Oral glucose tolerance test as a prognostic tool in patients with acute coronary syndrome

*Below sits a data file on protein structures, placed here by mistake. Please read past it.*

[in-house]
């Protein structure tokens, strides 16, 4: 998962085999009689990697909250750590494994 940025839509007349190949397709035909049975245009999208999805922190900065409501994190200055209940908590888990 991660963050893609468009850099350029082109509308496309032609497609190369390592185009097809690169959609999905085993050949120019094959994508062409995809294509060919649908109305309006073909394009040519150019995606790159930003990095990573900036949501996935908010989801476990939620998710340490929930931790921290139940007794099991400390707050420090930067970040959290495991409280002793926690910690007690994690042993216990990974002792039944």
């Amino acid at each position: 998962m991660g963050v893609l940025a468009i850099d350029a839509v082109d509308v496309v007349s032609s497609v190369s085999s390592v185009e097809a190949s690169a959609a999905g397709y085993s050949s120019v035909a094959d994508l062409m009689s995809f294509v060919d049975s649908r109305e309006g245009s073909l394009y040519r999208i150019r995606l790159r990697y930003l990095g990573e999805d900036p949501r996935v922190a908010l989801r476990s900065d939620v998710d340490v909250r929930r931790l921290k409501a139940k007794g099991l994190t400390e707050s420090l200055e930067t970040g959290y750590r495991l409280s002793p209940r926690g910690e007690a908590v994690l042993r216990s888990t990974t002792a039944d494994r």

Abstract: Background: Disturbances of glucose metabolism such as type 2 diabetes and impaired glucose tolerance are established risk factors for cardiovascular disease and mortality. The disturbances lead to hyperglycaemia and the most common methods to diagnose hyperglycaemia are HbA1c, oral glucose tolerance test (OGTT) and fasting plasma glucose (FPG). The best method to predict death and cardiovascular disease is still being debated. Aims: 1. To assess cardiovascular outcome a decade after acute coronary syndrome (ACS) and its relationship with repeated measurements of metabolic status and indices of glycaemic abnormalities; 2. To study long-term prognosis in patients with acute myocardial infarction and glucose abnormalities and focus on the predictive value of an oral glucose tolerance test and HbA1c; 3. To study preoperative disturbances of glucose metabolism and mortality after coronary artery bypass grafting (CABG); and 4. To study the prognostic importance of random prandial blood glucose tests and the risk of mortality and cardiovascular events in patients attending the Emergency Department (ED). Methods: In studies I-III all participants without known diabetes underwent a 75-g OGTT according to the World Health Organization (WHO) and were divided into different glucose tolerance groups depending on the result of the OGTT. In studies I-II, the OGTT was performed 4-5 days after the study population had been treated for myocardial infarction. In paper III, the OGTT was performed within 3 months of a CABG. In study IV, the study population had a random blood glucose test taken upon admission to the ED. Results: In Study I, the revaluation of the metabolic status in 515 patients was done after 4 years and the mortality and cardiovascular events were studied after a decade. Patients with known diabetes type 1 and type 2 had higher mortality and incidence of cardiovascular events compared to the patients without diabetes, and patients with prediabetes had a higher incidence of cardiovascular events compared to patients with diabetes diagnosed by OGTT. At 4-years follow-up, the indices of metabolic control were higher in patients with dysglycaemia than in patients with normal glucose tolerance (NGT). In Study II, 754 patients out of 1684 treated for acute myocardial infarction had an HbA1c and an OGTT controlled at the time of their infarction and were diagnosed with dysglycaemia using either OGTT or HbA1c. HbA1c in the prediabetes range, but not OGTT, added predictive value on the long-term outcome. In Study III, 497 patients were studied regarding their outcome in accordance with their glucose tolerance group after CABG. There was no significant difference in all-cause mortality between patients with diabetes, prediabetes or NGT during a mean follow-up time of 10 years. In Study IV, 662,018 patients had a random plasma glucose test when attending the ED. Patients with newly discovered diabetes had approximately a 2-fold risk of all-cause mortality compared to patients with normal glucose tolerance at 3.9 years follow-up. Conclusion: A majority of patients with cardiovascular events have undiagnosed disturbances of glucose tolerance and the long-term outcome in those patients is poorer compared to patients with NGT. HbA1c may be a better predictor than OGTT to identify patients at risk for premature death and cardiovascular events. Elevated plasma glucose test taken in the ED, can predict premature death.

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